Look out for commas

Find out why David Attenborough is asking the public to keep an eye out for this distinctive butterfly species. 

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Comma butterfly populations have increased in distribution

Comma butterfly populations have increased in distribution © Gary Chalker / Getty

 

As part of this year’s Big Butterfly Count, Butterfly Conservation and the Canal & River Trust are asking wildlife lovers to visit local canals and riversides to help chart the progress of comma butterflies.

The comma can be found in a variety of habitats, including feeding on the nectar of bramble, thistles and knapwood on riverbanks.

“Canals and rivers are fantastic locations for many species of butterfly,” says Sir David Attenborough, president of Butterfly Conservation.

“The comma is one of our most exquisite butterflies and hearteningly is also something of a butterfly success story.”

 

Comma butterflies are so named for the white mark on the underside of their hind wing © Adrian Kennerley / Butterfly Conservation

 

At the start of the 20th century, this butterfly species was only found in a few counties in the Welsh borders and south-east England.

It has since expanded its distribution, and in the last 40 years it has experienced a 138 per cent increase in population.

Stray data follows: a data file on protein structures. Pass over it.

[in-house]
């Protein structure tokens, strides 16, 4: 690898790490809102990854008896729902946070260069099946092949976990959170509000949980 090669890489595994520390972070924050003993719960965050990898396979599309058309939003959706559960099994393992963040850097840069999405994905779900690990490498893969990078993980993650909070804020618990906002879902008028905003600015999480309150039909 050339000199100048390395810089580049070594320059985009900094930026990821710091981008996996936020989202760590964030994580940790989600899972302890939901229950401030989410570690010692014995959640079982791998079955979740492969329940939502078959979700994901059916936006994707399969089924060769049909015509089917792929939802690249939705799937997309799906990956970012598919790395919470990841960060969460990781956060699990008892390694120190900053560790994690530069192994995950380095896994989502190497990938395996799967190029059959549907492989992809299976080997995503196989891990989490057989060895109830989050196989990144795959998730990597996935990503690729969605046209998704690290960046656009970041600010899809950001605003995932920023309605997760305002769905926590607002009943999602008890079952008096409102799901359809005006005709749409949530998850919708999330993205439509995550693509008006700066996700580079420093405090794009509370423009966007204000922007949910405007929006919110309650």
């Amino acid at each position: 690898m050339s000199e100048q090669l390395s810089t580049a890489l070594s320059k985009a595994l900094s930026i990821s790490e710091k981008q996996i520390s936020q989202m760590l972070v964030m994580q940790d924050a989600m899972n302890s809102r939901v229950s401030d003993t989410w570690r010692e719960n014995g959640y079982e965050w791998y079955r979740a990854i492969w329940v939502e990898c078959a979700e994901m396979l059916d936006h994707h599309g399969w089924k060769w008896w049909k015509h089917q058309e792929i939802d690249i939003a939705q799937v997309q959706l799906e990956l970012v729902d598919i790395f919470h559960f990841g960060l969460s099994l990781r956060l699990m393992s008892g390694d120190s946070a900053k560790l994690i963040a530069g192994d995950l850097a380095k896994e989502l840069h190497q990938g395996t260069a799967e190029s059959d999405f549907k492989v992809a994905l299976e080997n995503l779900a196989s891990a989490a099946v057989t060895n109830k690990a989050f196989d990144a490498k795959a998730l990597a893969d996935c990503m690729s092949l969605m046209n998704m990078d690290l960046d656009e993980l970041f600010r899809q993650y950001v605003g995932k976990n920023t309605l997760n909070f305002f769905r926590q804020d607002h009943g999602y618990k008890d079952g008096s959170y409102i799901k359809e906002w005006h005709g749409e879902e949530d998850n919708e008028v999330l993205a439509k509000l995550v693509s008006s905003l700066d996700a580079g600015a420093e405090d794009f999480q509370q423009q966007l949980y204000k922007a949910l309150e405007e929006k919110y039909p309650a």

The insect can now be found throughout England and Wales, as well as the Isle of Man and southern and eastern Scotland.

It is thought that this success is due to both climate change and the increased use of nettle as a caterpillar foodplant.

 

The comma butterfly has a very distinctive wing pattern © Westend61 / Getty

 

“The comma is one of the Big Butterfly Count species that has bucked the trend and done well in Britain over recent decades,” says Richard Fox, head of recording at Butterfly Conservation.

The Big Butterfly Count is an annual citizen science survey run by Butterfly Conservation. You can take part in the 2017 count until 6 August. 

 

Read more wildlife news stories in BBC Wildlife Magazine

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